HOBART -- Hobart Public Works employee Danny Miller reached for a gallon of used latex paint sitting on a shelf amid hundreds of other discarded cans.
He passed the can off to co-worker Shaun McGushion, who slid it into a red crusher.
McGushion shut the door, and seconds later white paint shot down into a container, through a line and up to a large tank, while the can -- as flat as a pancake -- flew into another container, ready for recycling.
The men repeated the process Wednesday with several other cans of paint that flowed into the tank where huge paddles mixed it all together.
A valve at the bottom released the mixed paint into black plastic recycled cans. Miller put lids on the cans and placed them in a shaker, where the paint was made ready to use again.
The test run, in a new Hobart Public Works building, was the result of an idea two years in the making that a number of Lake County and solid waste officials hope will catch on nationwide.
The machine is the brainchild of Lake County Solid Waste Management District chief Jeff Langbehn and Northeast Indiana Solid Waste Management District chief Steve Christman, who oversees solid waste in LaGrange, Steuben, DeKalb and Noble counties.
"We came up with the idea literally on the back of a napkin," said Christman, who made sure the design included safety features to meet OSHA specifications.
If it works as planned, it will keep tens of thousands of gallons of paint, and cans, out of landfills every month.
Lake, Porter and LaPorte counties stopped taking latex paint at household hazardous waste collections because the cost of disposal was too expensive.
Solid waste officials could then only recommend that residents put cat litter in their used paint and wait for it to dry, then toss the cans into the garbage.
"It really troubled me because we are all about reducing waste, and we were putting cans in a landfill," Langbehn said.
Langbehn and Christman designed a huge paint mixer, using a 1,600-gallon farm stock tank manufactured in Texas.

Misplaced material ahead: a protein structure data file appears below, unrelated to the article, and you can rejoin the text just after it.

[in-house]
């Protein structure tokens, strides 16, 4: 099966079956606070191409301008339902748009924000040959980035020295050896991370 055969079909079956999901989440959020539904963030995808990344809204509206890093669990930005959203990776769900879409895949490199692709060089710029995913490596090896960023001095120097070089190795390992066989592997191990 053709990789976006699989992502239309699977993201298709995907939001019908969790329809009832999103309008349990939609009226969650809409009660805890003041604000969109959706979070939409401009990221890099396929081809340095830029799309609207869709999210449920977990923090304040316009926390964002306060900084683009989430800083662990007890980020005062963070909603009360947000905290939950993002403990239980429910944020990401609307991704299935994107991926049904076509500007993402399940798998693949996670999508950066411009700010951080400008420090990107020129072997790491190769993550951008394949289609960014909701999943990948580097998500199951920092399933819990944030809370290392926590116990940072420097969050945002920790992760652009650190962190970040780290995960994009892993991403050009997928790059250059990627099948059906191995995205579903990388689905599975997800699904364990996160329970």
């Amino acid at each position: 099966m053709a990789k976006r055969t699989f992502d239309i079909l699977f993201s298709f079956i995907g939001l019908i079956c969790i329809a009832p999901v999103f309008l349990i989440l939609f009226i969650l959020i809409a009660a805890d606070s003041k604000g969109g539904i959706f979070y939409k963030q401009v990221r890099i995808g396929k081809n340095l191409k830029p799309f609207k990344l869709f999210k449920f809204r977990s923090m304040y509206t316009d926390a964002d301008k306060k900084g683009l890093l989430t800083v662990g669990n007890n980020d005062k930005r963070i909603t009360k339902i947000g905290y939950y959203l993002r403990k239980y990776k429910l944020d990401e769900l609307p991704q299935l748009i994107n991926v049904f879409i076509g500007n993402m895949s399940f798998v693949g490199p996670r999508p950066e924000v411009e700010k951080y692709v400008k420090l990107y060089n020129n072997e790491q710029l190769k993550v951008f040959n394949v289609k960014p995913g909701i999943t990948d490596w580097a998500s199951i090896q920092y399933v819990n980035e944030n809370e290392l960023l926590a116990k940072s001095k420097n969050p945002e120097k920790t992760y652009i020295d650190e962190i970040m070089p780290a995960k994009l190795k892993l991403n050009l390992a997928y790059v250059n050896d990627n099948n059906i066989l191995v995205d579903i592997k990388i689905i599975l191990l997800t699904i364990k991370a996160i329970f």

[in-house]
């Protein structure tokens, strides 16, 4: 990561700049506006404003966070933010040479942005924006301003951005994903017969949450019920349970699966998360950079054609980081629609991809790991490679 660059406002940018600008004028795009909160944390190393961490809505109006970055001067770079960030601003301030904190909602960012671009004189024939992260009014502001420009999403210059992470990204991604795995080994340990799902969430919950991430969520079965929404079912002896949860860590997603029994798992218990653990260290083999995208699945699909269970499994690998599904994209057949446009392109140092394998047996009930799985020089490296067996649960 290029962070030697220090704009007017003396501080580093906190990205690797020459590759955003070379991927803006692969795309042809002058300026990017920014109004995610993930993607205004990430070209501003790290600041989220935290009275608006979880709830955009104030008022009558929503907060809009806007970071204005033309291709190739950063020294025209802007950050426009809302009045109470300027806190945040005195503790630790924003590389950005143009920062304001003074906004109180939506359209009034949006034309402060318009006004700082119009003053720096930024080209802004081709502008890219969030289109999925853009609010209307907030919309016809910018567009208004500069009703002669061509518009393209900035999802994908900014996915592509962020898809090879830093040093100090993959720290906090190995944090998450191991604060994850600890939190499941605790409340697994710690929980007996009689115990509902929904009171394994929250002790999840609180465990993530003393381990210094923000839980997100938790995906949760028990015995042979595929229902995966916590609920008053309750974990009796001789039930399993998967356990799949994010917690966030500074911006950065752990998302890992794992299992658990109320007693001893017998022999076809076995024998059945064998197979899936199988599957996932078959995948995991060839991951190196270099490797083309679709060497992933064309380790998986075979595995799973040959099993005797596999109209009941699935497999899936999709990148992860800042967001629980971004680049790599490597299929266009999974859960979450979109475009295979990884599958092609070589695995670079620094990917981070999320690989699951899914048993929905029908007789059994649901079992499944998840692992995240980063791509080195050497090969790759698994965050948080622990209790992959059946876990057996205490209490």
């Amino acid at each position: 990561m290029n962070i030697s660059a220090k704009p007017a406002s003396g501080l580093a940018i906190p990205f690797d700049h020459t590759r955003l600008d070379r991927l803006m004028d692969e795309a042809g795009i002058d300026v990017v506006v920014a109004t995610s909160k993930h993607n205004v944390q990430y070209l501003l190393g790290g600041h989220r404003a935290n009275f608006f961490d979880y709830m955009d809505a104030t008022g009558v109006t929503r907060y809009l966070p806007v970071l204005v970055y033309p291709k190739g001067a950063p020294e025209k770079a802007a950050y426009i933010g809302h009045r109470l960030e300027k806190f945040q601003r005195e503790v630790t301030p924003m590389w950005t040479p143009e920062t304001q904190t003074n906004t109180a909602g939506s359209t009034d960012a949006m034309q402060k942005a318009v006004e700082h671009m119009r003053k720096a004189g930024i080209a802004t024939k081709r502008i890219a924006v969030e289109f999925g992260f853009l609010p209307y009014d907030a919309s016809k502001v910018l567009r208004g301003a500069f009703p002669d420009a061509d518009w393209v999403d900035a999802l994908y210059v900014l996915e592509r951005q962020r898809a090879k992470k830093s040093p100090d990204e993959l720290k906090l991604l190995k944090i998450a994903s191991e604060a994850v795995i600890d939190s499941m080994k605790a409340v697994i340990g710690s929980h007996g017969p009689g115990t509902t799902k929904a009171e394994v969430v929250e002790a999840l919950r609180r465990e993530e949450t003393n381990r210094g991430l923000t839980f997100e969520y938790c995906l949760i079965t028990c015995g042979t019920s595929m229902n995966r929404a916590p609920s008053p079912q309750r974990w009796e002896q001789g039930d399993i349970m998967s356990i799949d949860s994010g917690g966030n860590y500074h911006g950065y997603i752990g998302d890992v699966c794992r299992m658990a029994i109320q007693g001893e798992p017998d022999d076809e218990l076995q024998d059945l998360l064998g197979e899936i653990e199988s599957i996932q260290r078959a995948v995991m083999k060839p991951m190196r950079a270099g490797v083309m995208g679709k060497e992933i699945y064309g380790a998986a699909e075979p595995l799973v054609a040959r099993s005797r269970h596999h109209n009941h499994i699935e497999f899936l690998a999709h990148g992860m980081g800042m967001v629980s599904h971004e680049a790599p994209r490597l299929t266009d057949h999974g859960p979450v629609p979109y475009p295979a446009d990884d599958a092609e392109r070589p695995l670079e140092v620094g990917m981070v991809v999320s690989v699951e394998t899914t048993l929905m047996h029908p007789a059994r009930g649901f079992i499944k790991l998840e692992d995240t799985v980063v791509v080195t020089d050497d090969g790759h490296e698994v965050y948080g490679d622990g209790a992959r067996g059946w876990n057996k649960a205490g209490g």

Christman then tapped the expertise of fabricator Jim Clifford, owner of Complete Enterprises Inc., who designed a steel frame for the tank and other components to process the paint from start to finish.
The business is in Ashley, just north of Fort Wayne.
"We needed a way to handle the paint in bulk to effectively mix and redispense it in clean containers. It's a post-consumer product," Langbehn said.
The building, located near Hobart's Public Works Department, is large enough so that, depending on the success of the project, two more recycling units could be added.
"Right now it's a lot of trial and error," Langbehn said.
"If it plays out we may be able to handle 300,000 gallons of paint a year."
The paint which goes through strainers before and after going into the mixing tank, always comes out a beige color, with slight variations, depending on the batch, since most of the used paint is white, Langbehn said.
The city of Hobart will offer the paint free of charge to municipalities and not-for-profits, and for $3 a gallon to others.
There is no profit for the city or the waste district.
"That covers the cost of our Public Works employees and the new cans," Hobart Mayor Brian Snedecor said.
Total cost for the project, including the new building near the Hobart Public Works Department, comes to $50,000, $20,000 of which came from a grant from the Indiana Department of Environmental Management, Langbehn said.
"We were spending $30,000 a month to get rid of the paint," Langbehn said.
"We're going from 100 percent waste to 100 percent recycling."
The building trades and electrical unions got on board with the project offering work for service hours, Langbehn said.
Depending on the success of the project, Lake County might begin accepting paint from other counties, with the approval of the Hobart City Council and Snedecor.
Langbehn credited Hobart with agreeing to host the paint recycling site.
The city initiated a green push this year, increasing the number of homes that recycle by 1,700, Public Works Director Wayne Snider said.
"This is the first in the state and to the best of my knowledge, the first in the country," Langbehn said.
He added that he's already heard from solid waste districts in Iowa and California who are interested in the recycler.
"Districts around the country are wrestling with this problem," he said.
Christman, who has been in solid waste for 31 years, said he's never run across anything similar.
"It's been a fun challenge. We like to break new wake to try to solve some of these problems," he said.